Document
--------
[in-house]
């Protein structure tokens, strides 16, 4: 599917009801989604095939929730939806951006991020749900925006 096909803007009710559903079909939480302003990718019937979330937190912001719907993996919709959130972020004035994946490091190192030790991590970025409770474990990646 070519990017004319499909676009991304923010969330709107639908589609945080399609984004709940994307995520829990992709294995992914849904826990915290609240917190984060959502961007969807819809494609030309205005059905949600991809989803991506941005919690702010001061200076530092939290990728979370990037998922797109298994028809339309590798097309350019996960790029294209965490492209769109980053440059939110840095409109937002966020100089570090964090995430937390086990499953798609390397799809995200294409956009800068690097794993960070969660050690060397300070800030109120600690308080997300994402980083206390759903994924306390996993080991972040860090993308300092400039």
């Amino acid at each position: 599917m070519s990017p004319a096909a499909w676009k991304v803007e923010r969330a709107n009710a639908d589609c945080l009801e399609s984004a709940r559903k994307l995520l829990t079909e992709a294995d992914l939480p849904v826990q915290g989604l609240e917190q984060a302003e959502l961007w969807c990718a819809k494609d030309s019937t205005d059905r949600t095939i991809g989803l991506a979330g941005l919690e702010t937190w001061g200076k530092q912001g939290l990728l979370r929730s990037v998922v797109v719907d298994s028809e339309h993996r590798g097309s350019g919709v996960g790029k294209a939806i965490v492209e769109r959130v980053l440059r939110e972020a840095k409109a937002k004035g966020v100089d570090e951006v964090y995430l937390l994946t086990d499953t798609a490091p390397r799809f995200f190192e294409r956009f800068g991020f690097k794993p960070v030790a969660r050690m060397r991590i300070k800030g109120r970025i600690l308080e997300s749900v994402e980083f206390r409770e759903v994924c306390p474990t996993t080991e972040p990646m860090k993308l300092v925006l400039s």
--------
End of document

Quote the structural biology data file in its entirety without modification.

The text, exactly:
[in-house]
């Protein structure tokens, strides 16, 4: 599917009801989604095939929730939806951006991020749900925006 096909803007009710559903079909939480302003990718019937979330937190912001719907993996919709959130972020004035994946490091190192030790991590970025409770474990990646 070519990017004319499909676009991304923010969330709107639908589609945080399609984004709940994307995520829990992709294995992914849904826990915290609240917190984060959502961007969807819809494609030309205005059905949600991809989803991506941005919690702010001061200076530092939290990728979370990037998922797109298994028809339309590798097309350019996960790029294209965490492209769109980053440059939110840095409109937002966020100089570090964090995430937390086990499953798609390397799809995200294409956009800068690097794993960070969660050690060397300070800030109120600690308080997300994402980083206390759903994924306390996993080991972040860090993308300092400039």
């Amino acid at each position: 599917m070519s990017p004319a096909a499909w676009k991304v803007e923010r969330a709107n009710a639908d589609c945080l009801e399609s984004a709940r559903k994307l995520l829990t079909e992709a294995d992914l939480p849904v826990q915290g989604l609240e917190q984060a302003e959502l961007w969807c990718a819809k494609d030309s019937t205005d059905r949600t095939i991809g989803l991506a979330g941005l919690e702010t937190w001061g200076k530092q912001g939290l990728l979370r929730s990037v998922v797109v719907d298994s028809e339309h993996r590798g097309s350019g919709v996960g790029k294209a939806i965490v492209e769109r959130v980053l440059r939110e972020a840095k409109a937002k004035g966020v100089d570090e951006v964090y995430l937390l994946t086990d499953t798609a490091p390397r799809f995200f190192e294409r956009f800068g991020f690097k794993p960070v030790a969660r050690m060397r991590i300070k800030g109120r970025i600690l308080e997300s749900v994402e980083f206390r409770e759903v994924c306390p474990t996993t080991e972040p990646m860090k993308l300092v925006l400039s």